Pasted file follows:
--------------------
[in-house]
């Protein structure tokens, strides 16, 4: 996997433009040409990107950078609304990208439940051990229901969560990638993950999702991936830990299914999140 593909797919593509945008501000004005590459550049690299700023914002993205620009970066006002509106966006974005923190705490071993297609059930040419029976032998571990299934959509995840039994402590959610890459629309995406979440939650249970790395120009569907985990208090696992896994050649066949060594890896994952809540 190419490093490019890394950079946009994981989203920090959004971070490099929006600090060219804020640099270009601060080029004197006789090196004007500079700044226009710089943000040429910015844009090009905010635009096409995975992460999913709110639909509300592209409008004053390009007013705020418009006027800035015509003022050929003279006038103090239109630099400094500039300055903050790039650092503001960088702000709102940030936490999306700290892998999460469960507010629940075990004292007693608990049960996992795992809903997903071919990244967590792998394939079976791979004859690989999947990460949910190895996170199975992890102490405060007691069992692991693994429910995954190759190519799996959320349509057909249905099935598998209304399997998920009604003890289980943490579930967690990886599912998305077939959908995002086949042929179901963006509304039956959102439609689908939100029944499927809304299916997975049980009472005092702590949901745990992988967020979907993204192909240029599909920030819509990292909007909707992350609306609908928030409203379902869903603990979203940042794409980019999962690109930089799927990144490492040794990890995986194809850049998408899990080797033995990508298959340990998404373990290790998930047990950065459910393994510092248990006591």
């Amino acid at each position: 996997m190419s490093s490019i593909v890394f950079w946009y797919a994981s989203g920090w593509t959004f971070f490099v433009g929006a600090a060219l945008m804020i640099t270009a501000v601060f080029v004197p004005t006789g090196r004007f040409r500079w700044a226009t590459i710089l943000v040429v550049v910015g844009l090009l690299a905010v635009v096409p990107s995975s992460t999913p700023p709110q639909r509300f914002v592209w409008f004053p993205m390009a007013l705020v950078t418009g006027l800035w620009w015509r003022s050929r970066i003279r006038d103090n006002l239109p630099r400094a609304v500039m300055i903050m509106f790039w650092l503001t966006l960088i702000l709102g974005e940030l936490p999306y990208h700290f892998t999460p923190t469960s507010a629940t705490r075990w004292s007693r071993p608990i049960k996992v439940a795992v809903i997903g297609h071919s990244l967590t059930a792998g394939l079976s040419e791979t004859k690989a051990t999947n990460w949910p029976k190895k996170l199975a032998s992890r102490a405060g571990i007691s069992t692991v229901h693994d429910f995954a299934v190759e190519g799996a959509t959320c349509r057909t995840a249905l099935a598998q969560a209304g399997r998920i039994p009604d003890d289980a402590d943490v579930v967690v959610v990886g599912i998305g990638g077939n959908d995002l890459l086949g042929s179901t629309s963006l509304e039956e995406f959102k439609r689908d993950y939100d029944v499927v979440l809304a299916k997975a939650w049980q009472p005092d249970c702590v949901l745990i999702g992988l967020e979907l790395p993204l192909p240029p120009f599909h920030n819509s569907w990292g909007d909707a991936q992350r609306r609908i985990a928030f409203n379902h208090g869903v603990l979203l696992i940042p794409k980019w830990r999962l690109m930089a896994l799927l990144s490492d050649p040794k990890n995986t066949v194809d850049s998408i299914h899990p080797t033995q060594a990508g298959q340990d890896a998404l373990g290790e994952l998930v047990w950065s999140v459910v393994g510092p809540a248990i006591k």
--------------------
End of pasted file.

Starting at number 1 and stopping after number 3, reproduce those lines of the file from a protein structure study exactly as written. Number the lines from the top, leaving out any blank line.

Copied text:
[in-house]
């Protein structure tokens, strides 16, 4: 996997433009040409990107950078609304990208439940051990229901969560990638993950999702991936830990299914999140 593909797919593509945008501000004005590459550049690299700023914002993205620009970066006002509106966006974005923190705490071993297609059930040419029976032998571990299934959509995840039994402590959610890459629309995406979440939650249970790395120009569907985990208090696992896994050649066949060594890896994952809540 190419490093490019890394950079946009994981989203920090959004971070490099929006600090060219804020640099270009601060080029004197006789090196004007500079700044226009710089943000040429910015844009090009905010635009096409995975992460999913709110639909509300592209409008004053390009007013705020418009006027800035015509003022050929003279006038103090239109630099400094500039300055903050790039650092503001960088702000709102940030936490999306700290892998999460469960507010629940075990004292007693608990049960996992795992809903997903071919990244967590792998394939079976791979004859690989999947990460949910190895996170199975992890102490405060007691069992692991693994429910995954190759190519799996959320349509057909249905099935598998209304399997998920009604003890289980943490579930967690990886599912998305077939959908995002086949042929179901963006509304039956959102439609689908939100029944499927809304299916997975049980009472005092702590949901745990992988967020979907993204192909240029599909920030819509990292909007909707992350609306609908928030409203379902869903603990979203940042794409980019999962690109930089799927990144490492040794990890995986194809850049998408899990080797033995990508298959340990998404373990290790998930047990950065459910393994510092248990006591």
């Amino acid at each position: 996997m190419s490093s490019i593909v890394f950079w946009y797919a994981s989203g920090w593509t959004f971070f490099v433009g929006a600090a060219l945008m804020i640099t270009a501000v601060f080029v004197p004005t006789g090196r004007f040409r500079w700044a226009t590459i710089l943000v040429v550049v910015g844009l090009l690299a905010v635009v096409p990107s995975s992460t999913p700023p709110q639909r509300f914002v592209w409008f004053p993205m390009a007013l705020v950078t418009g006027l800035w620009w015509r003022s050929r970066i003279r006038d103090n006002l239109p630099r400094a609304v500039m300055i903050m509106f790039w650092l503001t966006l960088i702000l709102g974005e940030l936490p999306y990208h700290f892998t999460p923190t469960s507010a629940t705490r075990w004292s007693r071993p608990i049960k996992v439940a795992v809903i997903g297609h071919s990244l967590t059930a792998g394939l079976s040419e791979t004859k690989a051990t999947n990460w949910p029976k190895k996170l199975a032998s992890r102490a405060g571990i007691s069992t692991v229901h693994d429910f995954a299934v190759e190519g799996a959509t959320c349509r057909t995840a249905l099935a598998q969560a209304g399997r998920i039994p009604d003890d289980a402590d943490v579930v967690v959610v990886g599912i998305g990638g077939n959908d995002l890459l086949g042929s179901t629309s963006l509304e039956e995406f959102k439609r689908d993950y939100d029944v499927v979440l809304a299916k997975a939650w049980q009472p005092d249970c702590v949901l745990i999702g992988l967020e979907l790395p993204l192909p240029p120009f599909h920030n819509s569907w990292g909007d909707a991936q992350r609306r609908i985990a928030f409203n379902h208090g869903v603990l979203l696992i940042p794409k980019w830990r999962l690109m930089a896994l799927l990144s490492d050649p040794k990890n995986t066949v194809d850049s998408i299914h899990p080797t033995q060594a990508g298959q340990d890896a998404l373990g290790e994952l998930v047990w950065s999140v459910v393994g510092p809540a248990i006591k």